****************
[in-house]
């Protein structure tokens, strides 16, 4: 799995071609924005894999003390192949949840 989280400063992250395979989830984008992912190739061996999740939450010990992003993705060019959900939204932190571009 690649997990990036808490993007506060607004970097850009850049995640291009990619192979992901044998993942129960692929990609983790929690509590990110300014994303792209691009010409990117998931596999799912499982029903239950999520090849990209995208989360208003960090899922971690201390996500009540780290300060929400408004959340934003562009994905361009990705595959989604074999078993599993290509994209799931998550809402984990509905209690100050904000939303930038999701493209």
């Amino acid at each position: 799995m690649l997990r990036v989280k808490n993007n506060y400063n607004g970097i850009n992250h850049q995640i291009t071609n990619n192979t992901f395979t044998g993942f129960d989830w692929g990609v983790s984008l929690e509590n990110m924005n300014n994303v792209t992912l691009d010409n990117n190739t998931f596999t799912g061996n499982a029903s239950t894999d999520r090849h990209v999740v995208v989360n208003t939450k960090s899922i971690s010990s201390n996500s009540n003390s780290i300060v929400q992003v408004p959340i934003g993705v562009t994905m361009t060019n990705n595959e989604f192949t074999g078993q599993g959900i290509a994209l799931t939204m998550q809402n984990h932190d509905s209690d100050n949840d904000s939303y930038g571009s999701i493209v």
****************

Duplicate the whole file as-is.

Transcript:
[in-house]
């Protein structure tokens, strides 16, 4: 799995071609924005894999003390192949949840 989280400063992250395979989830984008992912190739061996999740939450010990992003993705060019959900939204932190571009 690649997990990036808490993007506060607004970097850009850049995640291009990619192979992901044998993942129960692929990609983790929690509590990110300014994303792209691009010409990117998931596999799912499982029903239950999520090849990209995208989360208003960090899922971690201390996500009540780290300060929400408004959340934003562009994905361009990705595959989604074999078993599993290509994209799931998550809402984990509905209690100050904000939303930038999701493209």
């Amino acid at each position: 799995m690649l997990r990036v989280k808490n993007n506060y400063n607004g970097i850009n992250h850049q995640i291009t071609n990619n192979t992901f395979t044998g993942f129960d989830w692929g990609v983790s984008l929690e509590n990110m924005n300014n994303v792209t992912l691009d010409n990117n190739t998931f596999t799912g061996n499982a029903s239950t894999d999520r090849h990209v999740v995208v989360n208003t939450k960090s899922i971690s010990s201390n996500s009540n003390s780290i300060v929400q992003v408004p959340i934003g993705v562009t994905m361009t060019n990705n595959e989604f192949t074999g078993q599993g959900i290509a994209l799931t939204m998550q809402n984990h932190d509905s209690d100050n949840d904000s939303y930038g571009s999701i493209v």